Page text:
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In the various roles he has undertaken through the years, Val J. Halamandaris has been a singular driving force behind the policy and program initiatives resulting in the recognition of home health care as a viable alternative to institutionalization. His dedication to consumer advocacy, which enhances the quality of life and dignity of those receiving home health care, merits VNA HealthCare Group’s highest recognition and deepest respect. 

VNA HealthCare Group

I have the highest respect for them, especially for the nurses, aides and therapists, who devote their lives to caring for people with disabilities, the infirm and dying Americans.  There are few more noble professions.

President Barack Obama

Home health care agencies do such a wonderful job in this country helping people to be able to remain at home and allowing them to receive services

U.S. Senator Debbie Stabenow (D-MI) Chair, Democratic Steering and Outreach Committee

Home care is a combination of compassion and efficiency.  It is less expensive than institutional care...but at the same time it is a more caring, human, intimate experience, and therefore it has a greater human’s a big mistake not to try to maximize it and find ways to give people the home care option over either nursing homes, hospitals or other institutions

Former Speaker of the U.S. House of Representatives Newt Gingrich (R-GA)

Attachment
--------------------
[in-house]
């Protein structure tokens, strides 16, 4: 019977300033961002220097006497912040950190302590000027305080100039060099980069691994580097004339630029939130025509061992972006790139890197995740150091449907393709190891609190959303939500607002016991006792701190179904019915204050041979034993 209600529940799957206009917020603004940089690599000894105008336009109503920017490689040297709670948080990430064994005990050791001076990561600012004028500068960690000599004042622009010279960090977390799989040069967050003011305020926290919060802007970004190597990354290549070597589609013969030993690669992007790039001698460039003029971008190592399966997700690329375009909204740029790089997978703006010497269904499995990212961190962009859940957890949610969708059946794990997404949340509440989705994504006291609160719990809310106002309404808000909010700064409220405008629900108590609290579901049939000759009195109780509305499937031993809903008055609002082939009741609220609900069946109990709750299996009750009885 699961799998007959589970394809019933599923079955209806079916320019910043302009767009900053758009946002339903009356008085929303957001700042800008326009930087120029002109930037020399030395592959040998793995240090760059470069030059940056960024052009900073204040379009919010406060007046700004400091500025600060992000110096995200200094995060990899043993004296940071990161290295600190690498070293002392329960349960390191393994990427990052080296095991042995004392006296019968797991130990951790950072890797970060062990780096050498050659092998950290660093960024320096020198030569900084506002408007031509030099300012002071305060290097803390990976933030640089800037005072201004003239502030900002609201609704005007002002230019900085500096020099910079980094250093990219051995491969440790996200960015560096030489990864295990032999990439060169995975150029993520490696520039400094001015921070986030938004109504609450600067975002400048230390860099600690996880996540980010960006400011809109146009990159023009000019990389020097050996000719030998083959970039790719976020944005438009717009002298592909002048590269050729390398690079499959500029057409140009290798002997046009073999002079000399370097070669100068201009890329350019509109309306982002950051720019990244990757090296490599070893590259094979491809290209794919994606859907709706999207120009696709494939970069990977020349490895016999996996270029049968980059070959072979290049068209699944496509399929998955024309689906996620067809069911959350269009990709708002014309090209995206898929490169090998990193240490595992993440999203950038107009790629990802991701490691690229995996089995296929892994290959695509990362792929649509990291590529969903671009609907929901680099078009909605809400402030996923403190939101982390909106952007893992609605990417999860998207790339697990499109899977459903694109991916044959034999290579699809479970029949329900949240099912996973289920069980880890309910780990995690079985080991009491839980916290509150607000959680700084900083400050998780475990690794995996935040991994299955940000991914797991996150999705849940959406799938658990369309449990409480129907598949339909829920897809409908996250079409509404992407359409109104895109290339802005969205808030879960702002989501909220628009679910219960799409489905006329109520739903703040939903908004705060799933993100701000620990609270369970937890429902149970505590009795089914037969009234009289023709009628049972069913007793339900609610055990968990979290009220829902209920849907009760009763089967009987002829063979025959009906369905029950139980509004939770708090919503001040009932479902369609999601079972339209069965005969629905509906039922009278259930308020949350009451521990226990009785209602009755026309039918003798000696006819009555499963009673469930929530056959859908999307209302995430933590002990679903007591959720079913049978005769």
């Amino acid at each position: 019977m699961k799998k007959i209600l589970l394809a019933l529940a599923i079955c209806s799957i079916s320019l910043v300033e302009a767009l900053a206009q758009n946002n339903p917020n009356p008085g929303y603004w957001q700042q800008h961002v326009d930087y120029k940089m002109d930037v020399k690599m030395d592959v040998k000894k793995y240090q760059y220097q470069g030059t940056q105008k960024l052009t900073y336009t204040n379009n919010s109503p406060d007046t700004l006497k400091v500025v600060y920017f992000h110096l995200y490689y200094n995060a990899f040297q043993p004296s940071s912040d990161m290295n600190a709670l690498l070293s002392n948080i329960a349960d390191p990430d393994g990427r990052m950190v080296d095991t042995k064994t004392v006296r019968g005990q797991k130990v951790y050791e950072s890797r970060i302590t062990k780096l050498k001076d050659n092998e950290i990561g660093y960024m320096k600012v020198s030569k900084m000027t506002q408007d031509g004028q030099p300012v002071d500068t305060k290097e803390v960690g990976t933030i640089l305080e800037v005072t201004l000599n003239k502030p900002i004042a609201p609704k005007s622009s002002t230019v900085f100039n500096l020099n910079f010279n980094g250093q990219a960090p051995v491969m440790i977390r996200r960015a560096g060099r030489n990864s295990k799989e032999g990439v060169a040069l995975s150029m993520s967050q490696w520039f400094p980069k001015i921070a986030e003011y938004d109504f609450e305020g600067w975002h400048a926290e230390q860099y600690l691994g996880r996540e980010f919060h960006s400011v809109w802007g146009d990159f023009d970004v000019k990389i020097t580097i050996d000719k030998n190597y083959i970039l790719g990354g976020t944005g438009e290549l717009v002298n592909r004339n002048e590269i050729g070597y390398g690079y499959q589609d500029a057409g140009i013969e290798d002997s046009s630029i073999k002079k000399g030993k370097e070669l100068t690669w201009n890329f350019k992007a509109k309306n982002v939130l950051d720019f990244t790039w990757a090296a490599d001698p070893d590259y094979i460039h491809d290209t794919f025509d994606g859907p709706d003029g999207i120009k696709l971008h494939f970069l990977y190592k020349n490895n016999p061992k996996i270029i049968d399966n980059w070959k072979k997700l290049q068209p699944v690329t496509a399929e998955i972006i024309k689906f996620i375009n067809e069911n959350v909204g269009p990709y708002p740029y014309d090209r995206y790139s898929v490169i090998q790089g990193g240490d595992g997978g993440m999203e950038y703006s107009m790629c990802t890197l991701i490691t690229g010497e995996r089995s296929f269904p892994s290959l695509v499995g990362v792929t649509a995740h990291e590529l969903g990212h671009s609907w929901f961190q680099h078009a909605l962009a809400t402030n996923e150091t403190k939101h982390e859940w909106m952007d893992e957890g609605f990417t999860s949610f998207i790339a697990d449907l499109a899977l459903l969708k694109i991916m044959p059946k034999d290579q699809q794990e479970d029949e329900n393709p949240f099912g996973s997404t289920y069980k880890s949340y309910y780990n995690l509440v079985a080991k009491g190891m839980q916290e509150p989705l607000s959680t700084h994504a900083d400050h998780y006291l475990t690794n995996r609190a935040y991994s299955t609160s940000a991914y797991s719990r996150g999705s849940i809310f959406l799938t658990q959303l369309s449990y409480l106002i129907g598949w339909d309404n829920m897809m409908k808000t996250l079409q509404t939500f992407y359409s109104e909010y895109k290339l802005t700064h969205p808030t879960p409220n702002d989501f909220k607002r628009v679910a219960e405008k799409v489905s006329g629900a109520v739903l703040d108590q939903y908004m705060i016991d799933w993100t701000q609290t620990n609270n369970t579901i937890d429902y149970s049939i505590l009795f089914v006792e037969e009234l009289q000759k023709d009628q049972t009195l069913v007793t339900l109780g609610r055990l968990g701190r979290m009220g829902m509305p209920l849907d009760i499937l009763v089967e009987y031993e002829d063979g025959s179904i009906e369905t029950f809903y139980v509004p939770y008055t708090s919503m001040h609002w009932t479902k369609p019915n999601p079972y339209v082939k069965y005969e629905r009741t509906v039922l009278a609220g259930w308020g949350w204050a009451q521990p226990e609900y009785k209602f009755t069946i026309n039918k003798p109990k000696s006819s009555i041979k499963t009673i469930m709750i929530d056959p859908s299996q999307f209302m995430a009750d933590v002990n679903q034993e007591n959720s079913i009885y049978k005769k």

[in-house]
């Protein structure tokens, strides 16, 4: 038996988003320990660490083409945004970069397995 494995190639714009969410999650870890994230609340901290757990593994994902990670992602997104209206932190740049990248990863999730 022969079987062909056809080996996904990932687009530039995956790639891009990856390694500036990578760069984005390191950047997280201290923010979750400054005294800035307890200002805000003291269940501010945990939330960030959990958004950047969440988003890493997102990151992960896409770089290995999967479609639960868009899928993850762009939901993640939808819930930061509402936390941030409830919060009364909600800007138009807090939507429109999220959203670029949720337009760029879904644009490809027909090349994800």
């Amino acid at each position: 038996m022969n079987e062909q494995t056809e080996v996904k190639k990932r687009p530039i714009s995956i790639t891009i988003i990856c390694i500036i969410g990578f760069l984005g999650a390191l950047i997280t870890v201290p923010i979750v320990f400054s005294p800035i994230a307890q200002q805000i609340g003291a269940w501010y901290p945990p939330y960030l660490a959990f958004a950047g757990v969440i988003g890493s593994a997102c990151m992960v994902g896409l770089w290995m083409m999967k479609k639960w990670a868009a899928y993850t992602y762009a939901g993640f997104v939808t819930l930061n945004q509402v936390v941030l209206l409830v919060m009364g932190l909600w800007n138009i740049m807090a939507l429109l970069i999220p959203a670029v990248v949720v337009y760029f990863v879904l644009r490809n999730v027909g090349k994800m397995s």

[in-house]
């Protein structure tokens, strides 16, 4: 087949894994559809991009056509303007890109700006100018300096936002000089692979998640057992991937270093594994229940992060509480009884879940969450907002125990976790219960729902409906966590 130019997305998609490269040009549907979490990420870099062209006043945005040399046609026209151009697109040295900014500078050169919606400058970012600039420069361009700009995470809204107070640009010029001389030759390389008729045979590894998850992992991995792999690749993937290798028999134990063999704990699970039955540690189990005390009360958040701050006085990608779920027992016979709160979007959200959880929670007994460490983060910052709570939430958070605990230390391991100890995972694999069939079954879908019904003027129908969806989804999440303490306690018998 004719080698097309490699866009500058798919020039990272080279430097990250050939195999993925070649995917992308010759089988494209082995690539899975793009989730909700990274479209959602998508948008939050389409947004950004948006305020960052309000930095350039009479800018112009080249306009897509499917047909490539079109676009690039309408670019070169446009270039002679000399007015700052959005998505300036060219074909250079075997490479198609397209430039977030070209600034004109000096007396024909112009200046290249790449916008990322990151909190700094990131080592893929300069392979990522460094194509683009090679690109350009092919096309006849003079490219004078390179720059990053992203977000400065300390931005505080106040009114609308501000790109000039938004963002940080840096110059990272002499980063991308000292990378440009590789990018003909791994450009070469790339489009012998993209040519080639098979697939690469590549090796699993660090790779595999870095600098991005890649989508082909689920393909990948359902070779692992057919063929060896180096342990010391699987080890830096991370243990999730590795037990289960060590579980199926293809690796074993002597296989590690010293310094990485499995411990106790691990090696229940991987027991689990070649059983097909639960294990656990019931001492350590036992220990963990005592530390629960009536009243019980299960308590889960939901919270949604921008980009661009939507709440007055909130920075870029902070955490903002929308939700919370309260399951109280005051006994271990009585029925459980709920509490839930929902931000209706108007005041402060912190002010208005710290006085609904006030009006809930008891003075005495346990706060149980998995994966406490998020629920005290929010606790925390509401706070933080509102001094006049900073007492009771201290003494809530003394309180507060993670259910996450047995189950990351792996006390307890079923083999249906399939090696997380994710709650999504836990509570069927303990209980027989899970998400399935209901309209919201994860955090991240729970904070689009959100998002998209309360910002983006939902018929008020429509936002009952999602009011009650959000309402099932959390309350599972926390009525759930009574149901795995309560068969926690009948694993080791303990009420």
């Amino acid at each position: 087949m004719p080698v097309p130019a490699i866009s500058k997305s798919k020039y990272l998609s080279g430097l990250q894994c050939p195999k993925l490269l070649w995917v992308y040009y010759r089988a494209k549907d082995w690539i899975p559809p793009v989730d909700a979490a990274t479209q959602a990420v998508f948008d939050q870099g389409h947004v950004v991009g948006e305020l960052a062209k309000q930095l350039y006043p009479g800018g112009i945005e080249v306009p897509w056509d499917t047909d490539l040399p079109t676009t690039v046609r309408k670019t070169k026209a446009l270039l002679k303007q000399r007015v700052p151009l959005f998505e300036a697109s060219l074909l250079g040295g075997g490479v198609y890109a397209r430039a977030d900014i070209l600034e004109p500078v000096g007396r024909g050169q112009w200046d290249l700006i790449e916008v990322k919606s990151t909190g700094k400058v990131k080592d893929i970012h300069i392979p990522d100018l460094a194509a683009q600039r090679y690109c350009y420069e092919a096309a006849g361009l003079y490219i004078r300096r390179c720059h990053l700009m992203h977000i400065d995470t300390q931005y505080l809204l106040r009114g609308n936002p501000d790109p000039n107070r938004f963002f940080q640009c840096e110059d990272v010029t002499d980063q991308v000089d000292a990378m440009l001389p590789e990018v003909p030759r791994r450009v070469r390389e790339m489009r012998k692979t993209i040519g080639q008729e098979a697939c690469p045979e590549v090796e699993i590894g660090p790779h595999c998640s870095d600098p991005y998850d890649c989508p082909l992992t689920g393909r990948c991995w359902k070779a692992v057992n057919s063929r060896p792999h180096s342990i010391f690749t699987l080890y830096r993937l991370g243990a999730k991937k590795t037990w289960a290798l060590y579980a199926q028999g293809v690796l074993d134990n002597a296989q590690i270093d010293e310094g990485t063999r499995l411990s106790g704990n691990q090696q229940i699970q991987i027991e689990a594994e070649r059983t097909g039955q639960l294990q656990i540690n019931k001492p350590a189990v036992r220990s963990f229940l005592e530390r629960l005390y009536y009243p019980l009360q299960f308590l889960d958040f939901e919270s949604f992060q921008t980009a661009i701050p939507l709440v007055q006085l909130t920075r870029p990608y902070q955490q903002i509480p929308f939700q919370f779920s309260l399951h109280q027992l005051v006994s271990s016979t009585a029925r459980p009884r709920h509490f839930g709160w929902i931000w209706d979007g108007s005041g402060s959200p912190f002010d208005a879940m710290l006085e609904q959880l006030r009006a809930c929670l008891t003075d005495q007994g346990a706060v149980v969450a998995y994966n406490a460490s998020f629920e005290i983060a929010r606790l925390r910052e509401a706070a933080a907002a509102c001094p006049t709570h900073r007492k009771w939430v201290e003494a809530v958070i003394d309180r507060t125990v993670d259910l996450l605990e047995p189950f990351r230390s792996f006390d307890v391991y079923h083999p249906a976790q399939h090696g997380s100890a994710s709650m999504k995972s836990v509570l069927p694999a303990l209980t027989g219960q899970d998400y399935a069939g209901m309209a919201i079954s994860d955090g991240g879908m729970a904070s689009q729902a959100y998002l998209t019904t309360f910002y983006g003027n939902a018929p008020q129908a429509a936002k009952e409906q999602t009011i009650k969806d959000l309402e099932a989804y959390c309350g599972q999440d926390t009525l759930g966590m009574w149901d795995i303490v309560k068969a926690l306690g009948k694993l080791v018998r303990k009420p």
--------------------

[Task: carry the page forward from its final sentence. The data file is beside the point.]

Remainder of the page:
Medicaid covers long-term care, but only for low-income families.  And Medicare only pays for care that is connected to a hospital discharge....our health care system must cover these vital services...[and] we should promote home-based care, which most people prefer, instead of the institutional care that we emphasize now.

Former U.S. Senator Majority Leader Tom Daschle (D-CD)

We need incentives to...keep people in home health care settings...It’s dramatically less expensive than long term care.

U.S. Senator John McCain (R-AZ)


Home care is clearly the wave of the future. It’s clearly where patients want to be cared for. I come from an ethnic family and when a member of our family is severely ill, we would never consider taking them to get institutional care. That’s true of many families for both cultural and financial reasons. If patients have a choice of where they want to be cared for, where it’s done the right way, they choose home.

Donna Shalala, former Secretary of Health and Human Services

A couple of years ago, I spent a little bit of time with the National Association for Home Care & Hospice and its president, Val J. Halamandaris, and I was just blown away. What impressed me so much was that they talked about what they do as opposed to just the strategies of how to deal with Washington or Sacramento or Albany or whatever the case may be. Val is a fanatic about care, and it comes through in every way known to mankind. It comes through in the speakers he invites to their events; it comes through in all the stuff he shares.

Tom Peters, author of In Search of Excellence

Val’s home care organization brings thousands of caregivers together into a dynamic organization that provides them with valuable resources and tools to be even better in their important work. He helps them build self-esteem, which leads to self-motivation.

Mike Vance, former Dean of Disney and author of Think Out of the Box

Val is one of the greatest advocates for seniors in America. He goes beyond the call of duty every time.